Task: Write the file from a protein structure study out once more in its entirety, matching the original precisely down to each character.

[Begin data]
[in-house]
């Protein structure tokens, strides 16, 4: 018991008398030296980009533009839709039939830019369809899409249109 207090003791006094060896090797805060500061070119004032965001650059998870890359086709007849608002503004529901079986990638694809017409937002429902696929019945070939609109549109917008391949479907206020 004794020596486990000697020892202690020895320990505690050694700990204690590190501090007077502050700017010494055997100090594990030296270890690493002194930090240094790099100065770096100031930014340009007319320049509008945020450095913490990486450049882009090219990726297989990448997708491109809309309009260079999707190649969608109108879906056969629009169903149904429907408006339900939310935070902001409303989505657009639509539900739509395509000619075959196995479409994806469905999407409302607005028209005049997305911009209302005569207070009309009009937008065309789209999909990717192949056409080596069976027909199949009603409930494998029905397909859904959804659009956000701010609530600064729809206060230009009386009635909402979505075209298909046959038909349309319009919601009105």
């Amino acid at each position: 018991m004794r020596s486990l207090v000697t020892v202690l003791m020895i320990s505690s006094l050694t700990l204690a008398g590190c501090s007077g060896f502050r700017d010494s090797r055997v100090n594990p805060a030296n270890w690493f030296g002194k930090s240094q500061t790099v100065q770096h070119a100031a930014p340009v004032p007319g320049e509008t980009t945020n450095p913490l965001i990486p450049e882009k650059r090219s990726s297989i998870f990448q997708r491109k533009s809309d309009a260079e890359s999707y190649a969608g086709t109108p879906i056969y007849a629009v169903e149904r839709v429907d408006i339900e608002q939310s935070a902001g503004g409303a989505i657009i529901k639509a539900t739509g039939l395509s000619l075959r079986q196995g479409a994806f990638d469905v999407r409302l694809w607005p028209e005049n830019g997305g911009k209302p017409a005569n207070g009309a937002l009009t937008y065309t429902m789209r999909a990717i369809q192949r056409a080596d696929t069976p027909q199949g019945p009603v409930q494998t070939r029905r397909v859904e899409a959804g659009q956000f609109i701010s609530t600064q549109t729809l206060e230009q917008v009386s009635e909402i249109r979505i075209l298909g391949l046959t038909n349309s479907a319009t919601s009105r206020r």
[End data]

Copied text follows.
[in-house]
């Protein structure tokens, strides 16, 4: 018991008398030296980009533009839709039939830019369809899409249109 207090003791006094060896090797805060500061070119004032965001650059998870890359086709007849608002503004529901079986990638694809017409937002429902696929019945070939609109549109917008391949479907206020 004794020596486990000697020892202690020895320990505690050694700990204690590190501090007077502050700017010494055997100090594990030296270890690493002194930090240094790099100065770096100031930014340009007319320049509008945020450095913490990486450049882009090219990726297989990448997708491109809309309009260079999707190649969608109108879906056969629009169903149904429907408006339900939310935070902001409303989505657009639509539900739509395509000619075959196995479409994806469905999407409302607005028209005049997305911009209302005569207070009309009009937008065309789209999909990717192949056409080596069976027909199949009603409930494998029905397909859904959804659009956000701010609530600064729809206060230009009386009635909402979505075209298909046959038909349309319009919601009105």
């Amino acid at each position: 018991m004794r020596s486990l207090v000697t020892v202690l003791m020895i320990s505690s006094l050694t700990l204690a008398g590190c501090s007077g060896f502050r700017d010494s090797r055997v100090n594990p805060a030296n270890w690493f030296g002194k930090s240094q500061t790099v100065q770096h070119a100031a930014p340009v004032p007319g320049e509008t980009t945020n450095p913490l965001i990486p450049e882009k650059r090219s990726s297989i998870f990448q997708r491109k533009s809309d309009a260079e890359s999707y190649a969608g086709t109108p879906i056969y007849a629009v169903e149904r839709v429907d408006i339900e608002q939310s935070a902001g503004g409303a989505i657009i529901k639509a539900t739509g039939l395509s000619l075959r079986q196995g479409a994806f990638d469905v999407r409302l694809w607005p028209e005049n830019g997305g911009k209302p017409a005569n207070g009309a937002l009009t937008y065309t429902m789209r999909a990717i369809q192949r056409a080596d696929t069976p027909q199949g019945p009603v409930q494998t070939r029905r397909v859904e899409a959804g659009q956000f609109i701010s609530t600064q549109t729809l206060e230009q917008v009386s009635e909402i249109r979505i075209l298909g391949l046959t038909n349309s479907a319009t919601s009105r206020r």